February 5th, 1945

Hello my dearest;

Well here I am your very cold and tired wife giving you a few lines of gossip on what is happening down here in Toronto. The weather has been horrible, with the cold and the snow, I can barely feel my fingers holding the pen while I write you this letter dear.
I am happy to hear, or not hear, that you are still safe and sound down there in Kingston and there has not been anymore news about you going overseas. Lets just keep it that way dear as I do not know what I would do if you were to go overseas and leave us here. It would be something that I would just have to get used to but again, the very thought of you going makes me very scared and worried.
Our little daughter is doing very well dear and I cannot believe in just a matter of months she will be 1 years old. I certainly hope that you will still be on Canadian soil when that special date arrives.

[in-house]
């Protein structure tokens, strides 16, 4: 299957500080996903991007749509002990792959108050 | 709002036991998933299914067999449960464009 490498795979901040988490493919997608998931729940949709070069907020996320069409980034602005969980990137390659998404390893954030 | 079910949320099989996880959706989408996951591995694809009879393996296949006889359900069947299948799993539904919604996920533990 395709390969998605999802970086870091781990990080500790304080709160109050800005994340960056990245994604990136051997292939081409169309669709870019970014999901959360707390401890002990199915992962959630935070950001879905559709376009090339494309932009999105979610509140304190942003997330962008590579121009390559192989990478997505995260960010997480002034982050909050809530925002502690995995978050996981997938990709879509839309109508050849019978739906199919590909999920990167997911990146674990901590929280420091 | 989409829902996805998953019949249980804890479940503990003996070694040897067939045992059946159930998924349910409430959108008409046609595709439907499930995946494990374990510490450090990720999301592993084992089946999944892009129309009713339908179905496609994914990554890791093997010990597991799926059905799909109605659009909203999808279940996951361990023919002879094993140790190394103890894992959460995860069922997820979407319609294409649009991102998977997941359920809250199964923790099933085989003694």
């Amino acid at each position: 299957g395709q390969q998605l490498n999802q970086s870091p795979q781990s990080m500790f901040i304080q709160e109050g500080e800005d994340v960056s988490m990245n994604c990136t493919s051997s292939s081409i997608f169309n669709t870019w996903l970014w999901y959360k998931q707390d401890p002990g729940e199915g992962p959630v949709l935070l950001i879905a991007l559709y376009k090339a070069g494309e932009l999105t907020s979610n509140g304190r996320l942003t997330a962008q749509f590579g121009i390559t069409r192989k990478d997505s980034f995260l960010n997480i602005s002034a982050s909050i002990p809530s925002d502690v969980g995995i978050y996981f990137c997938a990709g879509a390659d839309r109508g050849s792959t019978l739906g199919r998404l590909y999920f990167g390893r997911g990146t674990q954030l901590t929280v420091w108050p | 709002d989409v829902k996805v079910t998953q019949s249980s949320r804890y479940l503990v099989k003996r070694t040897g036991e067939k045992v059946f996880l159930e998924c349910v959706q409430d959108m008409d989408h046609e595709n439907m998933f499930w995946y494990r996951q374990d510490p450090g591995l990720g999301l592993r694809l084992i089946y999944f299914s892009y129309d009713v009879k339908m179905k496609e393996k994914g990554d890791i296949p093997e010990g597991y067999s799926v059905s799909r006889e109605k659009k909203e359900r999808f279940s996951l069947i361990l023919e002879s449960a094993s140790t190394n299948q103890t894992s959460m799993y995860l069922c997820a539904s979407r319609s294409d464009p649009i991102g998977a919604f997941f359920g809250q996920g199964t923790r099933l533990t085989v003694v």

Everyone around here is fine, your Mom and Pop and Aunt came over for a visit and you were correct dear, she will be moving in with your Mom in the upcoming months. They will just have to sell her house and as the demand for homes in Toronto is rather high I think she will be in good standing with the sale of her home.
I had a letter from Dot this week and she is now settled in in Vancouver with her new job in the management office of Eaton’s. She certainly is going to make a name for herself in the management ranks of the company. I just hope she stays on the straight and arrow and does not get too distracted with the gentleman at work. It was so lovely to hear from her, but it makes me sad that she is so far away from me now.
I had a nice chat on the phone with Marg last week and since then I have not heard from her or seen her. She was telling me that Ted and her talked over the holidays and it seems that he told her that they would be staying put at the Simpson house for the foreseeable future. Darling, I could hear it in her voice that she so wanted to find a place of their own and move out of that house, and now to be told that she has to stay until who knows when? I feel for poor old Marg.
Well dear, I think that is about all these cold fingers and hands can write so for now, I will end it here with I love you from the bottom of my heart and I cannot wait to see you home soon.
Your very loving if not cold wife,

Doreen

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